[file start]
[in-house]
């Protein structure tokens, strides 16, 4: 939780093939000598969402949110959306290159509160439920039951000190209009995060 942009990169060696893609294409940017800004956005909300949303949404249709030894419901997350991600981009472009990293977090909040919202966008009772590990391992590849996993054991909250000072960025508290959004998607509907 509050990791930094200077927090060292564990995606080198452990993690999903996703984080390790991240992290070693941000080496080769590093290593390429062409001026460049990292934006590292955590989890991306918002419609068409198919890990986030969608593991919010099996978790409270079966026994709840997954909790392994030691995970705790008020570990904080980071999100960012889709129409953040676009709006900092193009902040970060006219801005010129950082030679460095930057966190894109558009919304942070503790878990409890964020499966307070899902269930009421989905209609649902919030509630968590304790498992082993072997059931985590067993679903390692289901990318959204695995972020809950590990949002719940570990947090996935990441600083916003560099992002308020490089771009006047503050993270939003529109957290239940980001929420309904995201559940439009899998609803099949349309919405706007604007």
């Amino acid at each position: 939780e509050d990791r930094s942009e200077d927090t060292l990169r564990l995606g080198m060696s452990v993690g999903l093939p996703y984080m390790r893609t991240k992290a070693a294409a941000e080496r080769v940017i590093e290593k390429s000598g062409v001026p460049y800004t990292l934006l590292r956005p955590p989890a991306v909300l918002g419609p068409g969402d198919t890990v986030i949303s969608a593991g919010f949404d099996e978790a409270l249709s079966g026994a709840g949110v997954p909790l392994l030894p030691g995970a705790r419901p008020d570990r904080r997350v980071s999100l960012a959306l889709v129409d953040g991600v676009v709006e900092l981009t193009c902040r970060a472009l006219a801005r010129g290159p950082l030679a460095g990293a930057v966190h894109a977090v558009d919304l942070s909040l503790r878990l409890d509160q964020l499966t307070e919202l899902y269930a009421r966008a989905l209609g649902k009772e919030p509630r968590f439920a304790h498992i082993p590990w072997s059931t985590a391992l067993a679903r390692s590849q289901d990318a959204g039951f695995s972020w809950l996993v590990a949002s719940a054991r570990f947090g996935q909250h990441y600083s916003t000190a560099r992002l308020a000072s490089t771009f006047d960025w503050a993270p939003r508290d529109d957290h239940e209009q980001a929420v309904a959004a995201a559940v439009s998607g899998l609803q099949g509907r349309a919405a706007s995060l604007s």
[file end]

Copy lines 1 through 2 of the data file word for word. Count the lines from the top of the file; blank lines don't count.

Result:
[in-house]
């Protein structure tokens, strides 16, 4: 939780093939000598969402949110959306290159509160439920039951000190209009995060 942009990169060696893609294409940017800004956005909300949303949404249709030894419901997350991600981009472009990293977090909040919202966008009772590990391992590849996993054991909250000072960025508290959004998607509907 509050990791930094200077927090060292564990995606080198452990993690999903996703984080390790991240992290070693941000080496080769590093290593390429062409001026460049990292934006590292955590989890991306918002419609068409198919890990986030969608593991919010099996978790409270079966026994709840997954909790392994030691995970705790008020570990904080980071999100960012889709129409953040676009709006900092193009902040970060006219801005010129950082030679460095930057966190894109558009919304942070503790878990409890964020499966307070899902269930009421989905209609649902919030509630968590304790498992082993072997059931985590067993679903390692289901990318959204695995972020809950590990949002719940570990947090996935990441600083916003560099992002308020490089771009006047503050993270939003529109957290239940980001929420309904995201559940439009899998609803099949349309919405706007604007």